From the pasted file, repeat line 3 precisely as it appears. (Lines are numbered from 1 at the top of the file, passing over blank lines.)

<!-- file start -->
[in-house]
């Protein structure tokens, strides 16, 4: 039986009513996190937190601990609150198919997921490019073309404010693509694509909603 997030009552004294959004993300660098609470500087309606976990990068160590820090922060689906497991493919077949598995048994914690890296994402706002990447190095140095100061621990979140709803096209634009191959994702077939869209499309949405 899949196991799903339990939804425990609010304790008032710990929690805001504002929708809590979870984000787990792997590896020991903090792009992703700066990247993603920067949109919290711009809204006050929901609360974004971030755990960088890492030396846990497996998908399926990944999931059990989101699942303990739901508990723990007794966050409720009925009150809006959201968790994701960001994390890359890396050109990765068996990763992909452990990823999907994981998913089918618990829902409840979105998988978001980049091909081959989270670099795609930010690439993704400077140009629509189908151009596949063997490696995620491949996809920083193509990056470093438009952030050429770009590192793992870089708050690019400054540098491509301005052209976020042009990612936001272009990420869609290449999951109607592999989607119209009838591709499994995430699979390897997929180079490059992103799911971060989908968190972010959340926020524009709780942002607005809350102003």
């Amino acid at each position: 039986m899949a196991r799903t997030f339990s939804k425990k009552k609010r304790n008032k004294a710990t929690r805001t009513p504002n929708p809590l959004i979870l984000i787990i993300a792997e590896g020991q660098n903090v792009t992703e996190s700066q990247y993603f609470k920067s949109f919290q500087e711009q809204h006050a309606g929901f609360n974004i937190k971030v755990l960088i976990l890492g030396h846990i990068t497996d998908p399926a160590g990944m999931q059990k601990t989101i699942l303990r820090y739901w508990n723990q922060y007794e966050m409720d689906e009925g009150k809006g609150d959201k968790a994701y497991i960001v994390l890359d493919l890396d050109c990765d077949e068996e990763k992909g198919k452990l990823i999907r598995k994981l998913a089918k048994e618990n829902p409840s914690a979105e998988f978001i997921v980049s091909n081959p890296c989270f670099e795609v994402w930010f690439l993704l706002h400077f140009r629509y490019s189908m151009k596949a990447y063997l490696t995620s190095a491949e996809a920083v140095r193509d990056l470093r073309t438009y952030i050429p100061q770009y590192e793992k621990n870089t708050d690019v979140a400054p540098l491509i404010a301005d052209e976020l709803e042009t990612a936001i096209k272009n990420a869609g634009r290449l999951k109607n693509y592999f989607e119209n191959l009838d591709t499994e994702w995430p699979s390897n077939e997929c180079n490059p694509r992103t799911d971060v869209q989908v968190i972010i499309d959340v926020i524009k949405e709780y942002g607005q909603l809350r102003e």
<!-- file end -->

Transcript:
């Amino acid at each position: 039986m899949a196991r799903t997030f339990s939804k425990k009552k609010r304790n008032k004294a710990t929690r805001t009513p504002n929708p809590l959004i979870l984000i787990i993300a792997e590896g020991q660098n903090v792009t992703e996190s700066q990247y993603f609470k920067s949109f919290q500087e711009q809204h006050a309606g929901f609360n974004i937190k971030v755990l960088i976990l890492g030396h846990i990068t497996d998908p399926a160590g990944m999931q059990k601990t989101i699942l303990r820090y739901w508990n723990q922060y007794e966050m409720d689906e009925g009150k809006g609150d959201k968790a994701y497991i960001v994390l890359d493919l890396d050109c990765d077949e068996e990763k992909g198919k452990l990823i999907r598995k994981l998913a089918k048994e618990n829902p409840s914690a979105e998988f978001i997921v980049s091909n081959p890296c989270f670099e795609v994402w930010f690439l993704l706002h400077f140009r629509y490019s189908m151009k596949a990447y063997l490696t995620s190095a491949e996809a920083v140095r193509d990056l470093r073309t438009y952030i050429p100061q770009y590192e793992k621990n870089t708050d690019v979140a400054p540098l491509i404010a301005d052209e976020l709803e042009t990612a936001i096209k272009n990420a869609g634009r290449l999951k109607n693509y592999f989607e119209n191959l009838d591709t499994e994702w995430p699979s390897n077939e997929c180079n490059p694509r992103t799911d971060v869209q989908v968190i972010i499309d959340v926020i524009k949405e709780y942002g607005q909603l809350r102003e």